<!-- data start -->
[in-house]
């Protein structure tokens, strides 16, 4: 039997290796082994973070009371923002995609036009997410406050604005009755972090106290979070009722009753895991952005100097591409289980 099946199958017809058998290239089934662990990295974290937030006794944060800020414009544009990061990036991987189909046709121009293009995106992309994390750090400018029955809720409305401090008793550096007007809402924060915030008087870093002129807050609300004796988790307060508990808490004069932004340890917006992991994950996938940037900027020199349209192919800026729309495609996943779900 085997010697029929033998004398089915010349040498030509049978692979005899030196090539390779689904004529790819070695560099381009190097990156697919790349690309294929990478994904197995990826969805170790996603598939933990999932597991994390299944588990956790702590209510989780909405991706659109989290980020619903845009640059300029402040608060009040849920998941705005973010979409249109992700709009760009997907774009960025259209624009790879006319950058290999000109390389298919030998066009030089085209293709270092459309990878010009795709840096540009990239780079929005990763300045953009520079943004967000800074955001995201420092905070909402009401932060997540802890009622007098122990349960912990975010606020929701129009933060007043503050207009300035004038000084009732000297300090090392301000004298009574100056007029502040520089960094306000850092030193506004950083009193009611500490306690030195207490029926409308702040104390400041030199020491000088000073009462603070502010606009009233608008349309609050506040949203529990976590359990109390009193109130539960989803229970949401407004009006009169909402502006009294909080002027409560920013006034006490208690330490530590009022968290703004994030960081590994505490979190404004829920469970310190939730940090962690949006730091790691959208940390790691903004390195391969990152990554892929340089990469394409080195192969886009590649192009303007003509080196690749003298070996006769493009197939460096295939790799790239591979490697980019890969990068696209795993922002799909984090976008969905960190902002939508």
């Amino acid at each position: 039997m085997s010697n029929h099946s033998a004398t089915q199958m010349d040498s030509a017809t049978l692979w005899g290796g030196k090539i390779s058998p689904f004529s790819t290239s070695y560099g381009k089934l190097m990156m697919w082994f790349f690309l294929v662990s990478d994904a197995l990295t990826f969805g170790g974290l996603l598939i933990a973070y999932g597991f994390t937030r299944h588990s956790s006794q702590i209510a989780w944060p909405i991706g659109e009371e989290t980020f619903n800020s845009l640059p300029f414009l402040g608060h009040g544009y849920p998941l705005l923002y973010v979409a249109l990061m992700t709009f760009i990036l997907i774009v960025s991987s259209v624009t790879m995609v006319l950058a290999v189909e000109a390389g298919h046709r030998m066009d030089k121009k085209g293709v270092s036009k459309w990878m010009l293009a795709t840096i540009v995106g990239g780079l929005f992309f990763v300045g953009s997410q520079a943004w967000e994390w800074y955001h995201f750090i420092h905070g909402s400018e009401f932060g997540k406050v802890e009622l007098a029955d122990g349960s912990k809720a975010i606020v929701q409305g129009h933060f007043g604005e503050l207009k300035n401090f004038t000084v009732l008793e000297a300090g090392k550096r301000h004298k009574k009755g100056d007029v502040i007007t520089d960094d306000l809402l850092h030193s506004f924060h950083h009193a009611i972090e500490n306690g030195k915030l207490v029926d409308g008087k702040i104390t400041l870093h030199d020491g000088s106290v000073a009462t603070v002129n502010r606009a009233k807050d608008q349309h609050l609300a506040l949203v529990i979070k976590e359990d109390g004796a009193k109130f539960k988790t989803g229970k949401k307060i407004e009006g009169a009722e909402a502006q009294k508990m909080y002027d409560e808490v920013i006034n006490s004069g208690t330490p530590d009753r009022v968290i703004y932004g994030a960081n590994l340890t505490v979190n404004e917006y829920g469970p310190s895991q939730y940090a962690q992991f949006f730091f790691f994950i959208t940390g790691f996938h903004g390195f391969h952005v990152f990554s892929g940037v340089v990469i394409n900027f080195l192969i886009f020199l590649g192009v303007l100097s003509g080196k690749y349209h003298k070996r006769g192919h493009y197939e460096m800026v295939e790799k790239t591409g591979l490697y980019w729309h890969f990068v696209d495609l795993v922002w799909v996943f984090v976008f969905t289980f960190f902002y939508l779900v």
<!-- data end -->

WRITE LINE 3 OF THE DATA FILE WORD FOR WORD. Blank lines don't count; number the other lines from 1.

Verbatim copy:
């Amino acid at each position: 039997m085997s010697n029929h099946s033998a004398t089915q199958m010349d040498s030509a017809t049978l692979w005899g290796g030196k090539i390779s058998p689904f004529s790819t290239s070695y560099g381009k089934l190097m990156m697919w082994f790349f690309l294929v662990s990478d994904a197995l990295t990826f969805g170790g974290l996603l598939i933990a973070y999932g597991f994390t937030r299944h588990s956790s006794q702590i209510a989780w944060p909405i991706g659109e009371e989290t980020f619903n800020s845009l640059p300029f414009l402040g608060h009040g544009y849920p998941l705005l923002y973010v979409a249109l990061m992700t709009f760009i990036l997907i774009v960025s991987s259209v624009t790879m995609v006319l950058a290999v189909e000109a390389g298919h046709r030998m066009d030089k121009k085209g293709v270092s036009k459309w990878m010009l293009a795709t840096i540009v995106g990239g780079l929005f992309f990763v300045g953009s997410q520079a943004w967000e994390w800074y955001h995201f750090i420092h905070g909402s400018e009401f932060g997540k406050v802890e009622l007098a029955d122990g349960s912990k809720a975010i606020v929701q409305g129009h933060f007043g604005e503050l207009k300035n401090f004038t000084v009732l008793e000297a300090g090392k550096r301000h004298k009574k009755g100056d007029v502040i007007t520089d960094d306000l809402l850092h030193s506004f924060h950083h009193a009611i972090e500490n306690g030195k915030l207490v029926d409308g008087k702040i104390t400041l870093h030199d020491g000088s106290v000073a009462t603070v002129n502010r606009a009233k807050d608008q349309h609050l609300a506040l949203v529990i979070k976590e359990d109390g004796a009193k109130f539960k988790t989803g229970k949401k307060i407004e009006g009169a009722e909402a502006q009294k508990m909080y002027d409560e808490v920013i006034n006490s004069g208690t330490p530590d009753r009022v968290i703004y932004g994030a960081n590994l340890t505490v979190n404004e917006y829920g469970p310190s895991q939730y940090a962690q992991f949006f730091f790691f994950i959208t940390g790691f996938h903004g390195f391969h952005v990152f990554s892929g940037v340089v990469i394409n900027f080195l192969i886009f020199l590649g192009v303007l100097s003509g080196k690749y349209h003298k070996r006769g192919h493009y197939e460096m800026v295939e790799k790239t591409g591979l490697y980019w729309h890969f990068v696209d495609l795993v922002w799909v996943f984090v976008f969905t289980f960190f902002y939508l779900v």